David Broker
Director of Research,
Office of Moribund Collections,
Office of Cataclysmic Tourism
Office of Public Erections

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Office of Public Erections

Report #2

Hell's Gate/Tikitere, Rotorua, Aotearoa/New Zealand

The publicity brochure describes Hellšs Gate/Tikitere as "the beast !" "... You walk past steaming fumeroles and pools of boiling mud so violent they are unnerving ...you will see unearthly vistas." You certainly will. The most unearthly vista, however, is not geothermal. It is what appears to be the face of a Maori warrior that one encounters on the walk to the active volcanic crater. This was once an area where warriors returning from battle bathed to salve their wounds and today tourists and locals continue to take the curative waters for a fairly substantial fee.

While the volcanic nature of this area is such that it could well be the concern of the Office of Cataclysmic Tourism the enormous "mask" and its prominence is essentially the business of Public Erections.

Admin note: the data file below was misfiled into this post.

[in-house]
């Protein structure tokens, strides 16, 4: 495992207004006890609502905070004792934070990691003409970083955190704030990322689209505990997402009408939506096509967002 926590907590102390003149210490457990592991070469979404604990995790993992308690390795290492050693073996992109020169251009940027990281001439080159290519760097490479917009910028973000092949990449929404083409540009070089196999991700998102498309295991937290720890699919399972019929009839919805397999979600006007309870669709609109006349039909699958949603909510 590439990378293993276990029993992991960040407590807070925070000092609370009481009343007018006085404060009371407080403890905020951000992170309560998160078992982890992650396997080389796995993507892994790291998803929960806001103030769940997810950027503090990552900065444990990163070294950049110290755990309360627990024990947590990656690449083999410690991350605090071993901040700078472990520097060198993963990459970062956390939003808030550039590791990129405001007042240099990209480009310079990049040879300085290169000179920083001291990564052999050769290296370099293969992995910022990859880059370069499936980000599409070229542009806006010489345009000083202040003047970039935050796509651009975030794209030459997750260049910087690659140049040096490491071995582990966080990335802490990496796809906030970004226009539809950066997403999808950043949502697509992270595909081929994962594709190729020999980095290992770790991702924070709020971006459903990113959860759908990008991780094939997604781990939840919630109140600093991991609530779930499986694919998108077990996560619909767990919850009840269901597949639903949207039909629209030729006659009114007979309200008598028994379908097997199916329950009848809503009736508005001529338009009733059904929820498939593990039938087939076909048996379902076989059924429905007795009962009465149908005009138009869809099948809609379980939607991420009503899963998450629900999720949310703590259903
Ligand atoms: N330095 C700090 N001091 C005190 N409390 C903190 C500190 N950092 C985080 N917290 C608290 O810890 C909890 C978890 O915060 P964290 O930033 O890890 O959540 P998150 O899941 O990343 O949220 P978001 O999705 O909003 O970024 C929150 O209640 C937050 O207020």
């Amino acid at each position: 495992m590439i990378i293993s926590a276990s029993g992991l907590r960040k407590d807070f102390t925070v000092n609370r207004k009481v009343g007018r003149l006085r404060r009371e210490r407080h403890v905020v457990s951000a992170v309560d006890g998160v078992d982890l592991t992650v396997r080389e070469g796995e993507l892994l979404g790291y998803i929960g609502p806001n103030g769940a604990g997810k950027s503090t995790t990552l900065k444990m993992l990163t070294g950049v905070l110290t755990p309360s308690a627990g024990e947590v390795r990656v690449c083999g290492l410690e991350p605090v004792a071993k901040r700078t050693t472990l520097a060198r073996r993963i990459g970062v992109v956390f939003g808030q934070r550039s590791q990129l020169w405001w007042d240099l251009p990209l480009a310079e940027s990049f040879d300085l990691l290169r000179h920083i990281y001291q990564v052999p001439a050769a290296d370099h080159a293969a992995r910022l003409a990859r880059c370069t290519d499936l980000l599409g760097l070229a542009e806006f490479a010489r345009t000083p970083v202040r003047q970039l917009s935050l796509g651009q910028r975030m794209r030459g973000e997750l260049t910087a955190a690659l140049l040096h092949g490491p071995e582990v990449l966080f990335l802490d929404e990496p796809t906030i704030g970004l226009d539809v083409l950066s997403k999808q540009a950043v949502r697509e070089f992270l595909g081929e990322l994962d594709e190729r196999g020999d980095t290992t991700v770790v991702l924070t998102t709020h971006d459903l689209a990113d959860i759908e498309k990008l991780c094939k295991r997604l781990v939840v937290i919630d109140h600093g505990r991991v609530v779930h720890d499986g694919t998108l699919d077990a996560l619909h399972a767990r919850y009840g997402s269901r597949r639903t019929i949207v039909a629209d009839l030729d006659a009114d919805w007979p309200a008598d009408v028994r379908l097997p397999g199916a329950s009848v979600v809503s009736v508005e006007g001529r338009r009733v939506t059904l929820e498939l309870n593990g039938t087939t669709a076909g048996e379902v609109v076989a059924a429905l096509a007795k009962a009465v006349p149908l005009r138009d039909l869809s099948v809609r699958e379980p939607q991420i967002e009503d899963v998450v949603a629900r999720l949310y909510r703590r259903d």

Somewhere between a laughing Buddah and Luna Park the masque is a travesty that flies in the face of years of post-colonial theory and one must wonder by whom it was created and for what purpose. It is undoubtedly not decorative although I sense, that this was the original intention. It was also possibly to provide a (superfluous) air of authenticity in an area that requires no such thing. The Rotorua district is steeped in history and if one is an enthusiastic tourist it is not difficult to find the authentic trappings of Maori Culture.
The mysterious mask is a jarring experience for the unsuspecting visitor and yet it has provided an interesting perch for the colony of peacocks that inhabit Tikitere. I should mention here that New Zealand is largely devoid of native animals and the native birds tend to shy away from human contact. The introduced and ubiquitous peacock which is found in parks throughout the country has gained the status of an honorary native. (Not unlike a significant part of the human population) This, however, is a complex issue and there is not enough space here to elucidate. Suffice it to say that the mask, which scarcely provides a legitimate reference to Maori culture, might also be situated within this bizarre zone of the honorary. In conclusion, it is a public erection so difficult to fathom we can at best offer only a few ideas as to its purpose and success as an aesthetic object